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Hollow fiber-based liquid-phase microextraction and HPLC-UV determination of lovastatin in biological fluids
Fatemeh Bayat, Atefeh Hajiagha Bozorgi
July-December 2020, 9(2):203-208
In this study, a hollow fiber liquid-phase microextraction (HF-LPME) method coupled with high-performance liquid chromatography (HPLC) was successfully developed for the determination of trace levels of lovastatin in urine and plasma samples. Lovastatin was extracted from 15 mL of the acidic sample solution with a pH of 2 into an organic extracting solvent (n-octanol) impregnated in the pores of a hollow fiber and then back extracted into an acidified aqueous solution in the lumen of the hollow fiber. After extraction, 10 µL of the acceptor phase was injected into HPLC system. To obtain high extraction efficiency, the parameters affecting the HF-LPME, including pH of the sample and extractant phases, type of organic phase, ionic strength, stirring rate, extraction time, and temperature, were studied and optimized. Under the optimized conditions (solvent 1-octanol, pH = 2, 45 min stirring at 45°C with 750rpm), the relative recovery percentage was 85.2–97, which shows the capability of the method to analyze the analyte concentration. This technique provided preconcentration factor 199, 185, and 170 for water, urine, and plasma, respectively. Good precisions values (with relative standard division ≤ 10.5%) were obtained. The results indicated that the HF-LPME method has an excellent cleanup capacity and a high preconcentration factor and could serve as a simple and sensitive method for monitoring the drug in biological samples.
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Deciphering the in vitro antioxidant potential and mineral analysis of Fagopyrum species from Kashmir and Ladakh regions
Fayaz Ahmad Dar, Tanveer Bilal Pirzadah, Inayatullah Tahir, Reiaz Ul Rehman
July-December 2020, 9(2):235-245
Context: The Kashmir and Ladakh Himalayan regions are having a rich diversity of buckwheat germplasm, which is an excellent source of nutrition and functional food. The objective of this study was based on comparative in vitro flavonoid, antioxidant, and mineral analyses of Fagopyrum species grown in these regions. Materials and Methods: To achieve this goal, leaf samples from the four buckwheat species were subjected to antioxidant analysis. Besides, the mineral analysis of the groat samples of different buckwheat species was carried out by atomic absorption spectroscopy (AAS). Results: Results indicated that the methanolic extract shows higher total phenolic content (TPC) and total flavonoid content (TFC) in the samples of Fagopyrum sagittatum followed by Fagopyrum tataricum, Fagopyrum kashmirianum, and Fagopyrum esculentum. Total reducing power (TRP), ferric reducing antioxidant power (FRAP), 1,1-diphenyl-2-picrylhydrazyl (DPPH), superoxide anion radical (SOR), and hydrogen peroxide (H2O2) radical scavenging assays indicated excellent results from the leaf extracts of F. sagittatum. The results suggested that the crude methanolic extract of buckwheat species had effective reducing power, radical scavenging activity, and metal-chelating ability compared to other standard antioxidants. AAS analysis revealed that calcium content was higher in F. sagittatum (21,600 ppm), whereas the iron and zinc contents were higher in F. kashmirianum (1,122.5 ppm) and F. sagittatum (166.75 ppm), respectively. Conclusion: Our study suggested that methanolic extracts of Fagopyrum species could act as a potent source of natural antioxidants to the pharmaceutical and food industry. In addition, the study also revealed that the rich elemental profiles of buckwheat species specify their therapeutic value and thus could be used as a potential biofortification crop.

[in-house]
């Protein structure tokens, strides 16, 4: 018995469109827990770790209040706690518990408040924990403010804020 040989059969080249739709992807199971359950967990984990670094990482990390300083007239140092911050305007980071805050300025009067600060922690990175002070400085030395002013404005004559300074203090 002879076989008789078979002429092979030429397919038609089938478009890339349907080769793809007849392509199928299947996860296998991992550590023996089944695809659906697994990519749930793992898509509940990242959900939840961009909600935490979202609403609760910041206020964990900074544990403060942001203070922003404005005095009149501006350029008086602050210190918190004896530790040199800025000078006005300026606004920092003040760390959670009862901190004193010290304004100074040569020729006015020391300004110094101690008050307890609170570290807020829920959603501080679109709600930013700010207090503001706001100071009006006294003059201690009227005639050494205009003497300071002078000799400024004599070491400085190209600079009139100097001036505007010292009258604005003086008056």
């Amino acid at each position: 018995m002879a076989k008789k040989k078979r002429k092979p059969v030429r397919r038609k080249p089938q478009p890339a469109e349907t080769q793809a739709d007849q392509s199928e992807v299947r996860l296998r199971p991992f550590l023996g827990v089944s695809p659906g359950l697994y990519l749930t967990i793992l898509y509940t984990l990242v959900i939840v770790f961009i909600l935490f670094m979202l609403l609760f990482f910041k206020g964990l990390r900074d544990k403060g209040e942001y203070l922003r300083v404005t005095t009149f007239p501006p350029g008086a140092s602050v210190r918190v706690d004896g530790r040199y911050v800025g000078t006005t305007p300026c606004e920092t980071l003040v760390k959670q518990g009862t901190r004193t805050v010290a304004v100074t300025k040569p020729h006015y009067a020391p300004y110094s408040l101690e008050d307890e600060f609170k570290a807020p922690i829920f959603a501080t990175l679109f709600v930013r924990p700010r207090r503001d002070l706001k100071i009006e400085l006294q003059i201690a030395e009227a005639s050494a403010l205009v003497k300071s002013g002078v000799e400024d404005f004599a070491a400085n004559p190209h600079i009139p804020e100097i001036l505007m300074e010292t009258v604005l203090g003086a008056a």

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Recent advances in the development of the nanostructured lipid carriers for the topical fungal infections
Amandeep , Shailendra Bhatt, Manish Kumar, Sheetal Devi, Prabhat Kumar Upadhyay, Vipin Saini, Amit Mittal, Navneet Mehan, Anupam Saini
July-December 2020, 9(2):271-278
Topical fungal infections are one of the often faced diseases worldwide. The first choice for the treatment of fungal infection is topical therapy due to its advantages such as decreasing the risk of systemic side effects and targeting the drug at the site of fungal infection. The treatment of the fungal infection depends on the penetration of the drug molecules through the outermost layer of the skin (stratum corneum) at an effective concentration. The disadvantages of topical treatment are its lack of drug adherence at the site of application and bigger particle size of drug molecules. Nanostructured lipid carriers are the advanced form of lipid nanoparticles and carry the nano range of the drug molecules, which helps to achieve localized and slow release. The topical route is generally preferred due to the possible side effects of oral medication. Advances in the field of formulation may soon render outdated conventional products such as creams, ointments, and gels. Several carrier systems loaded with antifungal drugs have shown promising results in the treatment of skin fungal infections.